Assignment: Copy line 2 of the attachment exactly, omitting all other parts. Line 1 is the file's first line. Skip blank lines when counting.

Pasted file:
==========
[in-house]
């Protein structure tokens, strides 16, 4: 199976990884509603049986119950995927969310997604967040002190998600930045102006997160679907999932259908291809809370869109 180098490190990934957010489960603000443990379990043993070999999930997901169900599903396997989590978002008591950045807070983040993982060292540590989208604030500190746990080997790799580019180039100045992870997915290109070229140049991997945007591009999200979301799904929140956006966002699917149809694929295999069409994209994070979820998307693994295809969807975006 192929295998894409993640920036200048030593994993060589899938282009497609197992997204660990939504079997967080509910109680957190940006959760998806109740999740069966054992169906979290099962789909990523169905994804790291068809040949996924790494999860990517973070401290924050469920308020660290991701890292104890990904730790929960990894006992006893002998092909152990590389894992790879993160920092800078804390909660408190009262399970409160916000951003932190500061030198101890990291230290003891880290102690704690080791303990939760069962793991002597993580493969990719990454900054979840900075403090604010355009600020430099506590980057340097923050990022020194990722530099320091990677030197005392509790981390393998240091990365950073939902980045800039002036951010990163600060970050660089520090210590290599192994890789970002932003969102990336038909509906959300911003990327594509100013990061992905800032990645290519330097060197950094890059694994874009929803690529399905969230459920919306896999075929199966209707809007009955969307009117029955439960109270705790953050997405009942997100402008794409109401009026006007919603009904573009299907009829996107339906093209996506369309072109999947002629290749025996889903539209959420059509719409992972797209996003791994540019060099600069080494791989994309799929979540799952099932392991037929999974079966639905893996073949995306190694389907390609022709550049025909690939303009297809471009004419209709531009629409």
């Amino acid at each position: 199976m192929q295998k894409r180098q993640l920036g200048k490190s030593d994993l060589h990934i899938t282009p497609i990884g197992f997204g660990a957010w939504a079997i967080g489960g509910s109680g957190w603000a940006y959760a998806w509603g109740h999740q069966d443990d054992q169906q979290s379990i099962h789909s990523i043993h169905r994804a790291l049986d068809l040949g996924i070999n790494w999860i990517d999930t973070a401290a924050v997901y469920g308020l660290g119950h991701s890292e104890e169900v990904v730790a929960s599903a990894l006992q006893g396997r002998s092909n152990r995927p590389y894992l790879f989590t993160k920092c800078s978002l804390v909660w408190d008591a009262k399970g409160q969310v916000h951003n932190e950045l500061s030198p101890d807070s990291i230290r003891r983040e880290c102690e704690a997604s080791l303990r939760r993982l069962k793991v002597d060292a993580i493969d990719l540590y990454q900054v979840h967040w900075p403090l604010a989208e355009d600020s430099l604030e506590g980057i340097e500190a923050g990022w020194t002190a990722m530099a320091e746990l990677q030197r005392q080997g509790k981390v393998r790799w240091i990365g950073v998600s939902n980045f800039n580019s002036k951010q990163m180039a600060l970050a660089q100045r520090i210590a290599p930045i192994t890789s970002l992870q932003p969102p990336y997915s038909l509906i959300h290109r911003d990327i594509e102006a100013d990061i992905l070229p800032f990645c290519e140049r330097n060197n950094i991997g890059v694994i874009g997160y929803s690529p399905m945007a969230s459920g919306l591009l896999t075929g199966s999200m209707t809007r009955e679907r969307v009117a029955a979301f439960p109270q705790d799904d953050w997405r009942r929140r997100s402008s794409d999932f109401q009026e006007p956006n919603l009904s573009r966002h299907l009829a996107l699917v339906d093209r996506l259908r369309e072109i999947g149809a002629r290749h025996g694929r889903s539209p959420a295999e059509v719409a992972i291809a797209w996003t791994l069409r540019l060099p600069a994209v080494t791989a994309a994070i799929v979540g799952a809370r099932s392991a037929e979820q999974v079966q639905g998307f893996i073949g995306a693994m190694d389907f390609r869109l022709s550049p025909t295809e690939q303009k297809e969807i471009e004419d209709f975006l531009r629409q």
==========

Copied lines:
């Protein structure tokens, strides 16, 4: 199976990884509603049986119950995927969310997604967040002190998600930045102006997160679907999932259908291809809370869109 180098490190990934957010489960603000443990379990043993070999999930997901169900599903396997989590978002008591950045807070983040993982060292540590989208604030500190746990080997790799580019180039100045992870997915290109070229140049991997945007591009999200979301799904929140956006966002699917149809694929295999069409994209994070979820998307693994295809969807975006 192929295998894409993640920036200048030593994993060589899938282009497609197992997204660990939504079997967080509910109680957190940006959760998806109740999740069966054992169906979290099962789909990523169905994804790291068809040949996924790494999860990517973070401290924050469920308020660290991701890292104890990904730790929960990894006992006893002998092909152990590389894992790879993160920092800078804390909660408190009262399970409160916000951003932190500061030198101890990291230290003891880290102690704690080791303990939760069962793991002597993580493969990719990454900054979840900075403090604010355009600020430099506590980057340097923050990022020194990722530099320091990677030197005392509790981390393998240091990365950073939902980045800039002036951010990163600060970050660089520090210590290599192994890789970002932003969102990336038909509906959300911003990327594509100013990061992905800032990645290519330097060197950094890059694994874009929803690529399905969230459920919306896999075929199966209707809007009955969307009117029955439960109270705790953050997405009942997100402008794409109401009026006007919603009904573009299907009829996107339906093209996506369309072109999947002629290749025996889903539209959420059509719409992972797209996003791994540019060099600069080494791989994309799929979540799952099932392991037929999974079966639905893996073949995306190694389907390609022709550049025909690939303009297809471009004419209709531009629409």